Sunday, December 23, 2007

The Year in Words

Mom job? Nose bidet? Wide stance? Grant discusses some of the quirky, strange, and otherwise telling expressions making the rounds in 2007. His article in today's New York Times is a fascinating way of looking back at the year.

Thursday, December 20, 2007

Facebook "is" isn't

A campaign of 182,015 people to stomp out a specific use of the word "is" on Facebook is successful.

Wednesday, December 19, 2007


From Reuters:
An Italian court has ruled that a couple could not name their son "Friday" and ordered that he instead be called Gregory after the saint whose feast day he was born on..."We named him Friday because we like the sound of the name. Even if it would have been a girl, we would have named her Friday," the boy's mother, Mara Germano, told Reuters.

When the boy was about five months old, a city hall clerk brought the odd name to the attention of a tribunal, which informed the couple of an administrative norm which bars parents from giving "ridiculous or shameful" first names to children.

Really. Talk about ridiculous. I like the name, too. What do you think? (Thanks to shpilkes for pointing this one out and supplying the headline.)

Tuesday, December 18, 2007

Uglier Than a Monkey's Armpit

Here's a new book that sounds like a great stocking stuffer, from LanguageHat. I'm putting it on my wishlist.

Photo by babasteve

Sunday, December 16, 2007


Let's linguistic excuse for posting this clip is, um, er, ah . . . oh! It's in Thai with subtitles, and ... oh, heck, just watch it.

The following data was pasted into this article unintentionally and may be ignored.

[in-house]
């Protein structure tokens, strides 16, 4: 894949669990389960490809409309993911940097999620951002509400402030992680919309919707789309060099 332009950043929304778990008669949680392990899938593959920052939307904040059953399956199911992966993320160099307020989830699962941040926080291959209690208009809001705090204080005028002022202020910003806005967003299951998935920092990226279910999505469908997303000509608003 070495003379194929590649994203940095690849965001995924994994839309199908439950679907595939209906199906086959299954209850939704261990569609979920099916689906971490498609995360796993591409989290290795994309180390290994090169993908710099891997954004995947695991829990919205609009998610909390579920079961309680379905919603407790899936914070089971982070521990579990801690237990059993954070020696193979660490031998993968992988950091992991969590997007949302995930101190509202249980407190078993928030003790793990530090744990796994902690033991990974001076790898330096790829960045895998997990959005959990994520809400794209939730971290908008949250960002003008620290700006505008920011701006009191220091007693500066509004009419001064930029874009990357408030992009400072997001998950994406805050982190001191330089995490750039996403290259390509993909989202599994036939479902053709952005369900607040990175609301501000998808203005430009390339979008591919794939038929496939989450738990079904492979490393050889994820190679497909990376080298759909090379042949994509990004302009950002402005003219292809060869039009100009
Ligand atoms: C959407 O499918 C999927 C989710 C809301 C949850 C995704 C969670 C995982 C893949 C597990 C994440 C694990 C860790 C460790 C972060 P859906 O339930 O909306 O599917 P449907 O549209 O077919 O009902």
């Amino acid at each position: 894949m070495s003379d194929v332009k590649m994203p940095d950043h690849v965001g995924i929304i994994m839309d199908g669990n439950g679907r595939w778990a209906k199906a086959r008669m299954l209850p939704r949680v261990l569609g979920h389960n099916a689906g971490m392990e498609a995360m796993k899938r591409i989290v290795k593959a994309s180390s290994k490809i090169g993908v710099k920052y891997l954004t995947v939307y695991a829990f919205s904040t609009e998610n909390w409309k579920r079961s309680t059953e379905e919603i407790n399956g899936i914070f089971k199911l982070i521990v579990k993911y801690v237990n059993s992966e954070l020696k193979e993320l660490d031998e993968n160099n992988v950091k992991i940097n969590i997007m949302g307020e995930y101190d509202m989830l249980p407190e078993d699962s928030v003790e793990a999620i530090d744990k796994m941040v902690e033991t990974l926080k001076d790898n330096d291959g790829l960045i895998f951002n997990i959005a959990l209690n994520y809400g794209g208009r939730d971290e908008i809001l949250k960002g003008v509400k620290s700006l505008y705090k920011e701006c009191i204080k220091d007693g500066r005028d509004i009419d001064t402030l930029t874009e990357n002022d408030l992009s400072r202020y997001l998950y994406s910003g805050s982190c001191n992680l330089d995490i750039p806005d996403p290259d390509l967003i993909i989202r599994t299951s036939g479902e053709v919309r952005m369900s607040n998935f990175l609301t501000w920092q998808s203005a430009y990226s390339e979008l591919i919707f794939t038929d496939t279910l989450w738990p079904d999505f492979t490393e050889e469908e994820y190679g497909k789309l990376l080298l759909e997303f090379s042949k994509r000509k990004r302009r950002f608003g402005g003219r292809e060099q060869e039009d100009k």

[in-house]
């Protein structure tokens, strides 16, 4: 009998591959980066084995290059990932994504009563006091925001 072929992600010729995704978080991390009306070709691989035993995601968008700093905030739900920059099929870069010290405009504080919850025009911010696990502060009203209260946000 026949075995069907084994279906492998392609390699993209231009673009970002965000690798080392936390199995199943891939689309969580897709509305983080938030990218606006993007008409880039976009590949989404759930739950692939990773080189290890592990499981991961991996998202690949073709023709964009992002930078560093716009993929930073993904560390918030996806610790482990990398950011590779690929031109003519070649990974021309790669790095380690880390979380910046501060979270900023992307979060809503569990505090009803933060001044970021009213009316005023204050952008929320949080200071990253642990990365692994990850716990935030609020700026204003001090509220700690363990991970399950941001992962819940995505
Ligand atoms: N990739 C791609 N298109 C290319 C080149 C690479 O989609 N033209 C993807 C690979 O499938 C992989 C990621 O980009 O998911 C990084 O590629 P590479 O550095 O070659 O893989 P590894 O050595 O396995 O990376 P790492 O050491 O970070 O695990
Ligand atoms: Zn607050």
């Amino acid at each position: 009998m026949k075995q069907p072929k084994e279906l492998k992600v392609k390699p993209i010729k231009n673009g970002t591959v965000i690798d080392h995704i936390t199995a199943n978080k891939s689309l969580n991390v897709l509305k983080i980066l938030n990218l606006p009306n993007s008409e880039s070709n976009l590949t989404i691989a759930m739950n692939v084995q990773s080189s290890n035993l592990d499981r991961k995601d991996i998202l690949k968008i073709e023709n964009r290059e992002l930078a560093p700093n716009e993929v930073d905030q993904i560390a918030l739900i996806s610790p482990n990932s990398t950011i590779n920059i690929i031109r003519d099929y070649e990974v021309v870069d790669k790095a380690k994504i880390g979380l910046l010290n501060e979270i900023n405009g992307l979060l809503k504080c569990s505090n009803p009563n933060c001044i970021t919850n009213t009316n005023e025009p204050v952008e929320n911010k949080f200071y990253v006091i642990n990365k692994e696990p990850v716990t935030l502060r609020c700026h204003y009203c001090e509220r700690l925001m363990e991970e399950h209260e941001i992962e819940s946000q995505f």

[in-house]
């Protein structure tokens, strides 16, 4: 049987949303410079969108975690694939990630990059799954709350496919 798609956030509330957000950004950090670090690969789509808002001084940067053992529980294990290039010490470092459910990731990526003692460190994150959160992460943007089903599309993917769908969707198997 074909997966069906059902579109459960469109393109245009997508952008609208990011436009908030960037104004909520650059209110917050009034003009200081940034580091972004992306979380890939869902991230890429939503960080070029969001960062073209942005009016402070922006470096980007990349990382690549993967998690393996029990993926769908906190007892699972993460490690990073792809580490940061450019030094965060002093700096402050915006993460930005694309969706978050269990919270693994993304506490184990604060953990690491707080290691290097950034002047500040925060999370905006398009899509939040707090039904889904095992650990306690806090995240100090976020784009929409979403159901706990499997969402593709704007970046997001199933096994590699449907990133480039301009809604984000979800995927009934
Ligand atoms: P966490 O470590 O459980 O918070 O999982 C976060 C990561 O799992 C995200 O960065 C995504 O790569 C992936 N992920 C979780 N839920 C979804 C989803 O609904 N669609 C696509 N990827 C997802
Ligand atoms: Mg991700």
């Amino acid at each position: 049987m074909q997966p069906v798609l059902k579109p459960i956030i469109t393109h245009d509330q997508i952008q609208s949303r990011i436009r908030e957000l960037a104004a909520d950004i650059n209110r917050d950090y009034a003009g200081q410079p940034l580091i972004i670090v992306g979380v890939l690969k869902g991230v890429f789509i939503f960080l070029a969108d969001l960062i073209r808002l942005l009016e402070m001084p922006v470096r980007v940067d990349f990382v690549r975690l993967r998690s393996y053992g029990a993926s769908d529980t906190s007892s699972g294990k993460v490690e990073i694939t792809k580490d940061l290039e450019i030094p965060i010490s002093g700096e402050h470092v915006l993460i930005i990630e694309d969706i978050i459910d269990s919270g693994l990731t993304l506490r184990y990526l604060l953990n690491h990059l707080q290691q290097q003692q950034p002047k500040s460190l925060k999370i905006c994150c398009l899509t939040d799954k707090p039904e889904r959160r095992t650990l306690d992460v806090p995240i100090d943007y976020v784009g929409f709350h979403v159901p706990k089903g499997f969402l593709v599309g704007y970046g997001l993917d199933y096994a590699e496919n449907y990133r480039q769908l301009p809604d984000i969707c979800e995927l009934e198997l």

Thursday, December 13, 2007

Correction of the Day

This one makes my heart sing. It's from the London Guardian:

We misspelled the word misspelled twice, as mispelled, in the Corrections and clarifications column on September 26, page 30.

Wednesday, December 12, 2007

w00t did you say?

You may have heard that the folks at Merriam-Webster choose "w00t" as their "Word of the Year" for 2007. Grant, of course, has the real scoop on w00t here.

Sunday, December 09, 2007

Paging Santa

Holiday book recommendations from Boston Globe language columnist Jan Freeman. These two in particular are on my own to-read list:

"How Language Works" (Avery, $17.95), by the formidable British linguist David Crystal, more than lives up to its ambitious subtitle: "How Babies Babble, Words Change Meaning, and Languages Live or Die." It's a wide-ranging introduction to the study of language, touching on virtually every aspect from neuroscience to dialects to language death....

Remember those Latin conjugations? A lot of Brits apparently do; Harry Mount's tribute to the undead language, "Carpe Diem" (Hyperion, $19.95), was a bestseller in England last year. Subtitled "Put a Little Latin in Your Life," it purports to be a workable introduction to the language, with basic grammar brightened by illustrations (John Belushi in a toga), whimsy (the Latin bit from "Life of Brian"), and fun facts about Roman emperors. But Mount's affectionate ramble, with its tributes to teachers past, seems more likely to lure nostalgia trippers than budding classicists.

Rising to the Occasion

So sorry I didn’t see until now this gem from the BBC from a couple of weeks ago:

Croatia rose to the occasion in their crucial Euro 2008 defeat of England - after an apparent X-rated gaffe by an English opera singer at Wembley.

Tony Henry belted out a version of the Croat anthem before the 80,000 crowd, but made a blunder at the end.

He should have sung 'Mila kuda si planina' (which roughly means 'You know my dear how we love your mountains').

But he instead sang 'Mila kura si planina' which can be interpreted as 'My dear, my penis is a mountain'.

Wednesday, December 05, 2007

The Swiss Army Knife of Words

A beer commercial demonstrates the flexibility of the word "dude."

Monday, December 03, 2007

Hot Shirts and Hit Sheds

A look at the psychology of spoonerisms, which of course can mean the difference between straddling a well-boiled icicle and a well-oiled bicycle.